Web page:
PPM is linked to the University of Colima main campus, 15
km south of the Volcano Observatory, by means of FreeWave
900 MHz radio-modems. This setup allows a real-time access
to the data through the Internet, making COV the first realtime permanent geomagnetic reference station in Mexico.
Figure 6 shows an example of the results of the magnetic
total field monitoring in COV and its equivalent record at
TEO and the magnetic record obtained from February 28 to
March 1th at COV and TEO simultaneously. The comparison
between TEO and COV (472 km apart) shows a correlation
coefficient of r= 0.994; with mean differences of 686.9

Fig. 4. Distribution of surveyed lines in Colima Volcano Observatory.

271

E. Hernndez-Quintero et al.

Fig. 5. Results of some of the surveyed lines for COV. Vertical gradient was obtained using a PPM-Scintrex gradiometer with two sensors
positioned vertically in the staff with 50cm of distance between each other.

272

Colima geomagnetic station


Table 3
Magnetic components measured compared with IGRF, and its respective differences
Date
H(nT)
24.11.98
25.11.98
25.11.98
22.03.99
23.03.99
24.03.99

28767
28762
28717
28722
29383

Station
D( ) E
8 13.6
8 21.6
8 30.8
8 26.7
8 29.8
8 26.9

Z(nT)

H(nT)

29941
29928
29972
29917

28909
28909
28909
28829

29919

28829

IGRF
D( ) E
8 9.7'
8 9.7'
8 9.7'
8 7.8
8 7.8
8 7.8

Z(nT)

H(nT)

29977
29977
29977
30123

+142
+147
+192
+107

30123

+146

D( ) E
-3.9
-11.9
-21.1
-18.9
-22.0
-19.1

Z(nT)
+36
+49
+5
+206
+204

Fig. 6. Results of total Magnetic Record of Teoloyucan Magnetic Observatory (TEO), its comparison with Colima Volcano Observatory
(COV) magnetic records, and their difference for February 28 to March 1, 1999. Time is UTC.

6.15 nT. IGRF estimate for COV 41714 nT, and 42372 nT for
TEO. These magnetic records show that the field at COV can
be compared to TEO time series with a high confidence level.
This means, providing adequate operation and processing of
COV time series records can be analyzed like a third order
geomagnetic station. An example of a third order station is
the Popocatpetl volcano station (Cifuentes et al., 1998).

DISCUSSION
A new geomagnetic station COV has been installed in
western Mexico (see Figure 2) by the Geophysics Institute
of UNAM and the Colima Volcano Observatory, University
of Colima. Previously, the only permanent source of
geomagnetic observations was the Teoloyucan Magnetic
273

E. Hernndez-Quintero et al.
Observatory, located in central Mexico (Figure 1). The totalfield geomagnetic station at COV is part of the project to
install a geomagnetic monitoring network at active volcanoes,
whose main purpose is to detect potential volcanomagnetic
signals associated with volcanic activity. Comparison of
geomagnetic observations at COV with the IGRF 1995-2000
model shows differences of + 160 nT in horizontal intensity,
-12.3 for declination, and +30 nT for vertical intensity. The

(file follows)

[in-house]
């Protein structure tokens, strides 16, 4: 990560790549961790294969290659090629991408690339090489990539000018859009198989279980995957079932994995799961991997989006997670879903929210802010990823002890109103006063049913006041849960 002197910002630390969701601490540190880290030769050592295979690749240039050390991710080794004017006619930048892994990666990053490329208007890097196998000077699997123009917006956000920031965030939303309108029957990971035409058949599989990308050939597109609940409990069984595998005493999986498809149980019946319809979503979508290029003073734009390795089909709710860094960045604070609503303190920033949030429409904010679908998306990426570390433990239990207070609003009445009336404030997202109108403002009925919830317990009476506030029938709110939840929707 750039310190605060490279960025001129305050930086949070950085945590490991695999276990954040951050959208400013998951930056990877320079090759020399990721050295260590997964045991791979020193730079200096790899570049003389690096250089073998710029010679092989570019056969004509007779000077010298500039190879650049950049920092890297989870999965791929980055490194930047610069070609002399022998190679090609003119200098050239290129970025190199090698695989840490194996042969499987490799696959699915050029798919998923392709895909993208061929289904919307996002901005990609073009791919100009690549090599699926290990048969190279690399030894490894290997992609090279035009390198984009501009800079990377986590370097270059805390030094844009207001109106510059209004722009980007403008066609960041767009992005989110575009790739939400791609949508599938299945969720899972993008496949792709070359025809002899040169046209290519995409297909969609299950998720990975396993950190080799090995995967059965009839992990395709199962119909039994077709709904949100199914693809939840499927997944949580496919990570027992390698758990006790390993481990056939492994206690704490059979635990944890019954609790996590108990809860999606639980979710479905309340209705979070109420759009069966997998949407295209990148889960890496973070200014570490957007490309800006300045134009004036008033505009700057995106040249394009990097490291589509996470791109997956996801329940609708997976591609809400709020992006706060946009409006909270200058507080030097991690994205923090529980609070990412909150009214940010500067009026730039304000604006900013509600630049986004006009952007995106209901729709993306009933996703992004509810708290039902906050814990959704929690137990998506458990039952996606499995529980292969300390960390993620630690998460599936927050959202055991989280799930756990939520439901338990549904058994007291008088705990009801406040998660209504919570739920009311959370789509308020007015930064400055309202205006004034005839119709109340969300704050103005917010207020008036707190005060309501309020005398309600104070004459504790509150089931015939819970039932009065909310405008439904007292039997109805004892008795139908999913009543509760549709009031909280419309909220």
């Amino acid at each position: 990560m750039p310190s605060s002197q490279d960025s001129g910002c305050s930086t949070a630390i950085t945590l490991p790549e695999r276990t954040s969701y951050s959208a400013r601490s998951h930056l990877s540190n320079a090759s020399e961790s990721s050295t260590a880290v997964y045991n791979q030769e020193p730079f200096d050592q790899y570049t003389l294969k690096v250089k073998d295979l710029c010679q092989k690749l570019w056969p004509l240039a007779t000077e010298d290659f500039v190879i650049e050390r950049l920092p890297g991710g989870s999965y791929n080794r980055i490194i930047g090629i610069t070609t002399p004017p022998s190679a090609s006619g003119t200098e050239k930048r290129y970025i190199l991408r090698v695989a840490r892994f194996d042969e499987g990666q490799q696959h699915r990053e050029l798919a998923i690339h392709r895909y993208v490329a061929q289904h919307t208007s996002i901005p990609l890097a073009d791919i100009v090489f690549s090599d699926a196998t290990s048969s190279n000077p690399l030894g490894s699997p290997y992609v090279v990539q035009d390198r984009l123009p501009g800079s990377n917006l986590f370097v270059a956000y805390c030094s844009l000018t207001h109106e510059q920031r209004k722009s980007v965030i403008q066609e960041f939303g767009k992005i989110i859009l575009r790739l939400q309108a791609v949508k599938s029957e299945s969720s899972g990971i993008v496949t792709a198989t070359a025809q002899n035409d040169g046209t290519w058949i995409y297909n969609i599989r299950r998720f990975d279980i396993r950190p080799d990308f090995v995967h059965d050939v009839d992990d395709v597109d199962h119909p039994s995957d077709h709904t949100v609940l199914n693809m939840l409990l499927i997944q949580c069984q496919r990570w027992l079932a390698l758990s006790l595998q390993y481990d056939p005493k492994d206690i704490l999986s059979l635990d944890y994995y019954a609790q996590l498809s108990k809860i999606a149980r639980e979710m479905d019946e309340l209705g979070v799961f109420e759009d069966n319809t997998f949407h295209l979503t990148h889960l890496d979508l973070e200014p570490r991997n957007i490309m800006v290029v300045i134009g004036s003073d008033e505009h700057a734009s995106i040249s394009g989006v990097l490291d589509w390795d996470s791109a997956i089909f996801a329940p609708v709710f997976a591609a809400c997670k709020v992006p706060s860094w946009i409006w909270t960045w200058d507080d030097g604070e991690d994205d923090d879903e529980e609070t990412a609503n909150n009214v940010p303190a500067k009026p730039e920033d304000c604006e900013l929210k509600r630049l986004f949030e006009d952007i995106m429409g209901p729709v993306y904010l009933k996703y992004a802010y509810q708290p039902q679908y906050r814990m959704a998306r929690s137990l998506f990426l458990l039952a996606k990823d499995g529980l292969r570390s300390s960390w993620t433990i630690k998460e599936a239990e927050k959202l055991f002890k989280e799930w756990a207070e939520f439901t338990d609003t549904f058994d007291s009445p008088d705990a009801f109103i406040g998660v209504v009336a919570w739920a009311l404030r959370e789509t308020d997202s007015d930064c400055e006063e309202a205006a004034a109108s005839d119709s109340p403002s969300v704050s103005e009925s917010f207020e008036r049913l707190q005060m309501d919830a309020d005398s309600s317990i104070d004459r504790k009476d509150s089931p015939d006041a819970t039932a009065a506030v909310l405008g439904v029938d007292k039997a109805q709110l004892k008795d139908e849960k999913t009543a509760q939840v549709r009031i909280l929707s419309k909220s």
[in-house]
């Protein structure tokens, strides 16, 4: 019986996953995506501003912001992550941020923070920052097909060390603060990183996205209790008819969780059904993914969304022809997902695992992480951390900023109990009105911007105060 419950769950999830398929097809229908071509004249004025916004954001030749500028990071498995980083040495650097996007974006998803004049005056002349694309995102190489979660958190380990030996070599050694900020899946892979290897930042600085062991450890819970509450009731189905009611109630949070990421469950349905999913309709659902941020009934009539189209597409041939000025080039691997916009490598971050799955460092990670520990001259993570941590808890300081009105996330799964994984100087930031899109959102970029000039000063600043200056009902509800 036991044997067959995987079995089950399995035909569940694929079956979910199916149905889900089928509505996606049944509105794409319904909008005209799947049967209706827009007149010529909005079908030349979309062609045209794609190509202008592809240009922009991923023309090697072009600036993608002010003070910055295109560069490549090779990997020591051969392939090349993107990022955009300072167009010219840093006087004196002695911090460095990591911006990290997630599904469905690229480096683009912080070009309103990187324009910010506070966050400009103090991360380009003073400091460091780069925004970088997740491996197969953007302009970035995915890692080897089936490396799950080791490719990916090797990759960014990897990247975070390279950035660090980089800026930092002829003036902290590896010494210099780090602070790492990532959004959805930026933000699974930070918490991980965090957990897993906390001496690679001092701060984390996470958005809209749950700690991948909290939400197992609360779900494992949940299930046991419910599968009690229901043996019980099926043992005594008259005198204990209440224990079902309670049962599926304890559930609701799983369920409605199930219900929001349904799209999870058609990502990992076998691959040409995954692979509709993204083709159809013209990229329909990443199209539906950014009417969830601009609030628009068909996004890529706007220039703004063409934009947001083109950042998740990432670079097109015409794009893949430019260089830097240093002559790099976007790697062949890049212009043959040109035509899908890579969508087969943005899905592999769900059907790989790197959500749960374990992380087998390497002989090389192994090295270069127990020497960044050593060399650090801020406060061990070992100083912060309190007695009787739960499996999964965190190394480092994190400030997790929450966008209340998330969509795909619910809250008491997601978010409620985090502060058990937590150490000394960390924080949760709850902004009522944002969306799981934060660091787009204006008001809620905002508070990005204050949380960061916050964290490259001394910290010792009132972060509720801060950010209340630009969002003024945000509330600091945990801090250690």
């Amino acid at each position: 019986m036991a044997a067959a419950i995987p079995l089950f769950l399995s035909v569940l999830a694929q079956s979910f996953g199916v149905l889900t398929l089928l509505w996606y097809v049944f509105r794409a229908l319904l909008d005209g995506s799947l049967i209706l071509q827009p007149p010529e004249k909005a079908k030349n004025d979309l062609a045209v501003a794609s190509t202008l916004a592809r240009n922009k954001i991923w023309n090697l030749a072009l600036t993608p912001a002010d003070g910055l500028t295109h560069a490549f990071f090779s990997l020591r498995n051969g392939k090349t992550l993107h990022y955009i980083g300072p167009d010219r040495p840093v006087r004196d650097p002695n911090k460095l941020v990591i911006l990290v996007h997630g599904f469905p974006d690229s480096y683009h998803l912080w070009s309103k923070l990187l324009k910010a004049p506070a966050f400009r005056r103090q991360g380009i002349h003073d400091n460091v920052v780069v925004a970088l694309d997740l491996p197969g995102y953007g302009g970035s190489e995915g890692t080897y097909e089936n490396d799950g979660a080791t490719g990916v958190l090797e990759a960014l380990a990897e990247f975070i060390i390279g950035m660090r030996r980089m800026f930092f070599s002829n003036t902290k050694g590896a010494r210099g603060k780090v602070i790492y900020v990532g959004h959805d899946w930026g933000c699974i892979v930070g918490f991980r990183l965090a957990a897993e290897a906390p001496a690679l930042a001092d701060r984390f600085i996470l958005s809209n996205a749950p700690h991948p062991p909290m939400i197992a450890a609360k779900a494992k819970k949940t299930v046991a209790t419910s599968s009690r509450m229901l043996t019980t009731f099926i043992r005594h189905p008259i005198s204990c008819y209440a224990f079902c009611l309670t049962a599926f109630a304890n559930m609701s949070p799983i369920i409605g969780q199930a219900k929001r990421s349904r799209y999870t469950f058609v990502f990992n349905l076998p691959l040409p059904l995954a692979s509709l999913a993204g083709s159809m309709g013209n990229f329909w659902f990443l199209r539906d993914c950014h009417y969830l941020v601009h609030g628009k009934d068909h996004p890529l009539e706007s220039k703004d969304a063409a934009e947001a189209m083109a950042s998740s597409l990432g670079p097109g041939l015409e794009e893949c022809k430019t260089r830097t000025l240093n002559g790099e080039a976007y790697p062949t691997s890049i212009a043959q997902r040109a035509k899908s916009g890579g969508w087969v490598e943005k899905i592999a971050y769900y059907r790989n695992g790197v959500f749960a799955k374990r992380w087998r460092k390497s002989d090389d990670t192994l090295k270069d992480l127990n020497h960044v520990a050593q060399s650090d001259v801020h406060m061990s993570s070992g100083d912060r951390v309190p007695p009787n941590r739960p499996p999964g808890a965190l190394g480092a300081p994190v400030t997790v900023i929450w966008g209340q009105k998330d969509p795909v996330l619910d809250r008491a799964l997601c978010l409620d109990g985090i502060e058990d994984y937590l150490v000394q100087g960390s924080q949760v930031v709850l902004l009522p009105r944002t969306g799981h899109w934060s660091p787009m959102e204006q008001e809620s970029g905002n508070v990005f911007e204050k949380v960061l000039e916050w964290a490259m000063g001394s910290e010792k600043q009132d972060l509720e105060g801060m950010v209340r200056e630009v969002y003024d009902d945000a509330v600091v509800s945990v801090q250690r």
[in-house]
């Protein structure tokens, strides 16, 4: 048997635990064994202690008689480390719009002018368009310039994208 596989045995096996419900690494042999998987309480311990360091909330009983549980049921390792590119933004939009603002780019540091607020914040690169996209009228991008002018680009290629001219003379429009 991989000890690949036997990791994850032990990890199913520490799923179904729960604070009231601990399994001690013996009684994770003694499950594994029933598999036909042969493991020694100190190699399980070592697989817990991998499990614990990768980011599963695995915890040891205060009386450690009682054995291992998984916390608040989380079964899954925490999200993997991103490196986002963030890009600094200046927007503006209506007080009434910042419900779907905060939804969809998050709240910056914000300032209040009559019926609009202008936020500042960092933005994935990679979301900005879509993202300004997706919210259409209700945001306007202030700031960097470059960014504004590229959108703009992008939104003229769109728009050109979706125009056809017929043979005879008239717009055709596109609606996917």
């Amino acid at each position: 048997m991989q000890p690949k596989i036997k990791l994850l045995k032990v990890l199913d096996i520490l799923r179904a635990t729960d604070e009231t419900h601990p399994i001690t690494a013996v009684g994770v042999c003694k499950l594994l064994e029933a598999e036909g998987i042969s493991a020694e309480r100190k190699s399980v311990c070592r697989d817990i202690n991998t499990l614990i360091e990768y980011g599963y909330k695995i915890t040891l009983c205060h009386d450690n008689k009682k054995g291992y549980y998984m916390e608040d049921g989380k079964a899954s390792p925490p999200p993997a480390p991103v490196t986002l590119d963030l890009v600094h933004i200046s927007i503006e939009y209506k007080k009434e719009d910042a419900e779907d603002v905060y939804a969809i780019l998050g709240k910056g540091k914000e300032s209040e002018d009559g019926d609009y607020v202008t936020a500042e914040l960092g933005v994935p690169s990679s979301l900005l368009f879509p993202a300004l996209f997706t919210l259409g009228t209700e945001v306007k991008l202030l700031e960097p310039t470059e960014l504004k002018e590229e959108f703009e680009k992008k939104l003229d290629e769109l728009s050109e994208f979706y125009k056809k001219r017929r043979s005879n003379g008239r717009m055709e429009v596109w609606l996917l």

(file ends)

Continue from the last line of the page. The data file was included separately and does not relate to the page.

average difference measured between TEO and COV
geomagnetic records is 686 6 nT (Figure 6). The average
difference with respect to the IGRF model is 658 nT. The
correlation coefficient for TEO and COV geomagnetic
observations is r=0.994, noting that COV can provide an
adequate time series in western and central Mexico.

CAMPOS-ENRIQUEZ, J. O., E. HERNANDEZQUINTERO, H. NOLASCO-CHAVEZ, A. OROZCOTORRES, C. CAON-AMARO, G. ALVAREZGARCIA and J. URRUTIA-FUCUGAUCHI, 1994. A
preliminary assessment of IGRF-1990 for Mexico.
Phys. Earth Planet Int. 82, 103-109.

Volcanomagnetic investigations can be performed with


base stations such as COV. They can be located in areas with
considerable anomalies like the Colima volcanic complex
and Volcano Colima Observatory by combining the use of a
third order geomagnetic repetition station (e.g., COV) in
the same geographic location, and with a magnetic
observatory (e.g. TEO) located more than 400 km away from
the monitoring site. Together these stations can be compared
with a high confidence level. Data is available at
www.igeofcu.unam.mx/geomagne/geomag.html.

CIFUENTES, G., E. HERNANDEZ-QUINTERO, E.


CABRAL, R. CHAVEZ-SEGURA, J. URRUTIA
FUCUGAUCHI, A. L. MARTIN DEL POZZO and C.
ARANGO, 1998. Simultaneous magnetic observations
at Teoloyucan Magnetic Observatory and Popocatpetl
volcano. Geofsica. 48, 149-159.

COV coverage in western Mexico is an adequate


reference for magnetic anomaly land and marine surveys.
Additionally, International Geomagnetic Reference Field has
been successfully assessed in COV, in such way that can be
used for regional and international geomagnetic models.
ACKNOWLEDGMENTS
The authors greatly acknowledge the help of Eliseo
Alatorre, Claudia Arango and A. L. Martin del Pozzo,
throughout the various stages of this project. This project
was funded by DGAPA-PAPIIT and UNAM-Patrimonio
Universitario.
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______________

Esteban Hernndez-Quintero 1, Gerardo


Cifuentes-Nava1, Enrique Cabral-Cano1, Jaime
Urrutia-Fucugauchi1, Ren Chvez1, Francisco
Correa-Mora1, Ricardo Becerril1 and Juan Jos
Ramrez2
1

Instituto de Geofsica, Universidad Nacional Autnoma


de Mxico, Mxico, D. F., Mxico.
2
Observatorio Vulcanolgico, Universidad de Colima.
Av. Gonzalo de Sandoval #444 Col. Villa San Sebastin.
28045 Colima, Col., Mexico
http://www.ucol.mx/volcan

275